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Population Genetic Structure of the Prairie Skink (Eumeces septentrionalis): Nested Clade Analysis of
 

Summary: Population Genetic Structure of the Prairie Skink
(Eumeces septentrionalis): Nested Clade Analysis of
Post Pleistocene Populations
GREGORY S. FUERST AND CHRISTOPHER C. AUSTIN
1
Biology Department, University of North Dakota, Grand Forks, North Dakota, 58202-9019, USA
ABSTRACT.--We sequenced two regions of the mitochondrial genome, ND4 and d-loop, from 64 Eumeces
septentrionalis to assess intra- and interspecific population differentiation. We constructed haplotype
genealogies for nine Eumeces septentrionalis septentrionalis populations in previously glaciated regions and
used nested clade analysis to examine the role of vicariance and dispersal in shaping the population structure
of E. s. septentrionalis in the northern part of its range following Pleistocene paleoclimatological events. In
addition, we used DNA sequence data to compare populations of the northern subspecies (E. s.
septentrionalis) with the southern subspecies (Eumeces septentrionalis obtusirostris) to determine whether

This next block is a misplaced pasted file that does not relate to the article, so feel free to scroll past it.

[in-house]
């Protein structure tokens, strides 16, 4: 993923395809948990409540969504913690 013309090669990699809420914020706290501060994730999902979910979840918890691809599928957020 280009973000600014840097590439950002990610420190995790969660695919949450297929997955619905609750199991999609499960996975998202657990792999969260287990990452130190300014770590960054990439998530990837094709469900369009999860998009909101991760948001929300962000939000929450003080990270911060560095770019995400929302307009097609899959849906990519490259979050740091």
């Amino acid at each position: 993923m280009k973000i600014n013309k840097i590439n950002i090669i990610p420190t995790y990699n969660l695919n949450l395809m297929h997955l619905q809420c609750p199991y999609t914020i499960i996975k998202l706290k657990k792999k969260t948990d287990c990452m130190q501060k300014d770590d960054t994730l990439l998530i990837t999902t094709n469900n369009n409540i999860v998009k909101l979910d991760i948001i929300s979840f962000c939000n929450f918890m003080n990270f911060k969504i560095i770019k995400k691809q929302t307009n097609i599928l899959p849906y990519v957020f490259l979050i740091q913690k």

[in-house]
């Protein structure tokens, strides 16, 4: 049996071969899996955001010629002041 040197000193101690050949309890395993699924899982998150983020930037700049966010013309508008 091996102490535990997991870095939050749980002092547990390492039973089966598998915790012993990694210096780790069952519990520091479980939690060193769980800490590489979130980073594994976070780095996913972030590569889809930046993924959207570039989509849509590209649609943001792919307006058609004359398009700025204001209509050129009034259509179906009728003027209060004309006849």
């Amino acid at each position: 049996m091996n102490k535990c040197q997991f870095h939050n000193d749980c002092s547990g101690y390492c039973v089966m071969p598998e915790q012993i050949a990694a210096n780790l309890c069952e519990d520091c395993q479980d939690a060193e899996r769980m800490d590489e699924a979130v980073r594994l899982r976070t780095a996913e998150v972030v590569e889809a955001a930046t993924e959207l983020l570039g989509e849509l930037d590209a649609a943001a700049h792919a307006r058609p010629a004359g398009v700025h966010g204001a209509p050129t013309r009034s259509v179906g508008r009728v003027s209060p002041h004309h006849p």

specific level differentiation is evident. For populations of E. septentrionalis in previously glaciated areas,
nested clade analyses revealed isolation by distance with restricted gene flow at both haplotype and upper
clade levels as the inferred geographical pattern reflecting the lack of overlapping haplotypes in distant
populations. These results suggest that colonization of E. septentrionalis into previously glaciated areas was
from a single source with restricted gene flow. These results do not support past population fragmentation or
colonization from multiple, genetically distinct source populations. Parsimony and maximum likelihood
phylogenetic analyses showed reciprocal monophyly between northern (E. s. septentrionalis) and southern (E.

  

Source: Austin, Christopher C. - Museum of Natural Science, Louisiana State University

 

Collections: Environmental Sciences and Ecology